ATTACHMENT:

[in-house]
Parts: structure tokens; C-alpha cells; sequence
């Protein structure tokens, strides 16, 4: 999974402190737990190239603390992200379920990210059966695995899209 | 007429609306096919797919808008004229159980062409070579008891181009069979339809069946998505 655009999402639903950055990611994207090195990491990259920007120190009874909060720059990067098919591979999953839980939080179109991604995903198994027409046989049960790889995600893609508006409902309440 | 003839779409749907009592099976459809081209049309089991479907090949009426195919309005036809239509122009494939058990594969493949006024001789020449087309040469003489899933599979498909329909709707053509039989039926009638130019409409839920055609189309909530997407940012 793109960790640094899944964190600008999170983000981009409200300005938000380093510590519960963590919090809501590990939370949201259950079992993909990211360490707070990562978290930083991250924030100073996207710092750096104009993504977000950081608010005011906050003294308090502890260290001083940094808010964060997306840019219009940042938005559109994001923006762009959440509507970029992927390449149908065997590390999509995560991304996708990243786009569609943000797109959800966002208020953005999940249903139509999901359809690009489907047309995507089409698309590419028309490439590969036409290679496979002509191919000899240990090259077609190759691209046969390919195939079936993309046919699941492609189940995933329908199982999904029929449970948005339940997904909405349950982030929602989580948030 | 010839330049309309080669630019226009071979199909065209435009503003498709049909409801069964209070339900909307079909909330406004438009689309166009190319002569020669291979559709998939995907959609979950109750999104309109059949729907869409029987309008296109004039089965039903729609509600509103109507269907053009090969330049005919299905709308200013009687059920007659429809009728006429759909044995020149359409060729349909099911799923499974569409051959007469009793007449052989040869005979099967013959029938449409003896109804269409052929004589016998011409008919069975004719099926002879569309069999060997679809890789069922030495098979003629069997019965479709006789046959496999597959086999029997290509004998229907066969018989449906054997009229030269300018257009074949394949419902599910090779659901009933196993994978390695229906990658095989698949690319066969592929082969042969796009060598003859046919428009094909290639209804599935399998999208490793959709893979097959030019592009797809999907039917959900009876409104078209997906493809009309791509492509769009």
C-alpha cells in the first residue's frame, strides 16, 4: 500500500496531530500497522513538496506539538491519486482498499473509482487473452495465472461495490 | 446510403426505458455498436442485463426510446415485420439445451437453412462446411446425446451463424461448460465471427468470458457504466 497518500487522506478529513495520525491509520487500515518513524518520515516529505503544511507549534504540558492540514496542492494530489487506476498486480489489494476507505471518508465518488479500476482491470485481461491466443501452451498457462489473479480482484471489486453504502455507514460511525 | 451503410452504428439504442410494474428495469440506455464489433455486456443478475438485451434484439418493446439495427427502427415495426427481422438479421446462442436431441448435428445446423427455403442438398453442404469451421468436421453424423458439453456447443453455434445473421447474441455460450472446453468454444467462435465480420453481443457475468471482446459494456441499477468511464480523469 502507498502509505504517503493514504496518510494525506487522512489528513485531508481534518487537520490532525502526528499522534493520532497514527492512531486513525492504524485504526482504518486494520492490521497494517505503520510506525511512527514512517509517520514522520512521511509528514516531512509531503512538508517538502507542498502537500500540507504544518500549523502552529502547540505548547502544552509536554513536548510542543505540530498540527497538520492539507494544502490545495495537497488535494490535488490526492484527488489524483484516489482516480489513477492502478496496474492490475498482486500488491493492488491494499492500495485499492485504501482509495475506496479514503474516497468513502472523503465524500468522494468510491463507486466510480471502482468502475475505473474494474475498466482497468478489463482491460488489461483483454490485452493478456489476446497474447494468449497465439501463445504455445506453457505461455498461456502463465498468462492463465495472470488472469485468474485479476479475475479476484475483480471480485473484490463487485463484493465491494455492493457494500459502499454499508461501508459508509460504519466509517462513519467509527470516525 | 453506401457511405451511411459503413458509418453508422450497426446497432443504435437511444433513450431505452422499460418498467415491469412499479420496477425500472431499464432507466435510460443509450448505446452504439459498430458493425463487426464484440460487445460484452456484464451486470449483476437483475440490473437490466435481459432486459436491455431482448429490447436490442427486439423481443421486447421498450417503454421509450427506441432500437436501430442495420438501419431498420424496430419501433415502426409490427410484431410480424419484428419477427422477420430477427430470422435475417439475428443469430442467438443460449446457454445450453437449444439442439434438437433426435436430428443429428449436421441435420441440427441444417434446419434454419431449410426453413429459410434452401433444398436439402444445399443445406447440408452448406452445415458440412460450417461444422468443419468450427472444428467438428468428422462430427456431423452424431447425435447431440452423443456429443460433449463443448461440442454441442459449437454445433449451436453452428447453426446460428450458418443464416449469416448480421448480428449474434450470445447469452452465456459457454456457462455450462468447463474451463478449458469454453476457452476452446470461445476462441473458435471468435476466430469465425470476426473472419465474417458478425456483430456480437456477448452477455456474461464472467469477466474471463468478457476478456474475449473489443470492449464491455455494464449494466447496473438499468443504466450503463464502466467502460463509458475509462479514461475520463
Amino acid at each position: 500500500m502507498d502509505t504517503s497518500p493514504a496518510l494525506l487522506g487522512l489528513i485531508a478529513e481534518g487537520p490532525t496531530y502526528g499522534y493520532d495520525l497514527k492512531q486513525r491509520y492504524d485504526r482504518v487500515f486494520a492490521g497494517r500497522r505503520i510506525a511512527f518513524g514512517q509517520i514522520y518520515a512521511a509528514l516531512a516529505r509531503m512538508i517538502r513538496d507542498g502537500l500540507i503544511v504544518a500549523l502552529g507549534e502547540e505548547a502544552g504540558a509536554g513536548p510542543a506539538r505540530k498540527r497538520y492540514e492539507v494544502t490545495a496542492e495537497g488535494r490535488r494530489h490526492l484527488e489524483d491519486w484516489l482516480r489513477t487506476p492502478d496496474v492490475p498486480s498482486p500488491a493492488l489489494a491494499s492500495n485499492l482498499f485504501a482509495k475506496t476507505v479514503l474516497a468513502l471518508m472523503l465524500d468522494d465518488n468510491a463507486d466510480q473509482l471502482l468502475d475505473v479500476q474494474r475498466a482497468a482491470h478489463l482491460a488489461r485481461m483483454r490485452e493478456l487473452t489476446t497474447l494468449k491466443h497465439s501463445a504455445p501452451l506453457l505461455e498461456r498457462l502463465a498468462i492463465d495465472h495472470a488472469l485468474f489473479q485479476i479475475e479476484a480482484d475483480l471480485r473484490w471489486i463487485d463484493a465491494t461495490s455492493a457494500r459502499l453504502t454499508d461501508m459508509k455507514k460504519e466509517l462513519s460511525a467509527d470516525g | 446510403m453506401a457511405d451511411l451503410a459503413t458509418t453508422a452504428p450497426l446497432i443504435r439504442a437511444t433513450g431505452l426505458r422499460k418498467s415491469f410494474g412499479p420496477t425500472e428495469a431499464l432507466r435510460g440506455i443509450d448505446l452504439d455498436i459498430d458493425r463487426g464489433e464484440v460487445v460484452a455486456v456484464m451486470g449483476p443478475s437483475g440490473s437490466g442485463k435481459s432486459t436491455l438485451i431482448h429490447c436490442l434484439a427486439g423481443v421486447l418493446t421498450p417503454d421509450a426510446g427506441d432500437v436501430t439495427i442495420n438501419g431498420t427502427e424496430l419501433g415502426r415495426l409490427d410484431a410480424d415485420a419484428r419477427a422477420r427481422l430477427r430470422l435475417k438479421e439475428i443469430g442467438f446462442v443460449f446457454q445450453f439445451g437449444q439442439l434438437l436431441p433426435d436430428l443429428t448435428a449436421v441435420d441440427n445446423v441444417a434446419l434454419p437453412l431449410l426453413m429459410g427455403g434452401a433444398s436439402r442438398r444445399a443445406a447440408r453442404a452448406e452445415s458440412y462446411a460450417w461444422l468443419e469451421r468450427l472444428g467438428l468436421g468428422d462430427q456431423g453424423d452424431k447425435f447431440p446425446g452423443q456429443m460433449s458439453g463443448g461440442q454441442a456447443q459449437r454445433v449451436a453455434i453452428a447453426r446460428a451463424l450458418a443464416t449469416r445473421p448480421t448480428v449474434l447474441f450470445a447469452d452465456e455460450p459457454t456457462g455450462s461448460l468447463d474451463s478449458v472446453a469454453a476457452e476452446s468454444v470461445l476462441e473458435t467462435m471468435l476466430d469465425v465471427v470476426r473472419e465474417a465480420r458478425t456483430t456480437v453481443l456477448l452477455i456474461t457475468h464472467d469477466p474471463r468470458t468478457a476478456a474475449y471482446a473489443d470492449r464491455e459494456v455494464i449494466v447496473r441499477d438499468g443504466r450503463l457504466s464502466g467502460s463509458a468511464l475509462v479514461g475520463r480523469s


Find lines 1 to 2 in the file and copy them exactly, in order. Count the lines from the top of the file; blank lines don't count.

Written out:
[in-house]
Parts: structure tokens; C-alpha cells; sequence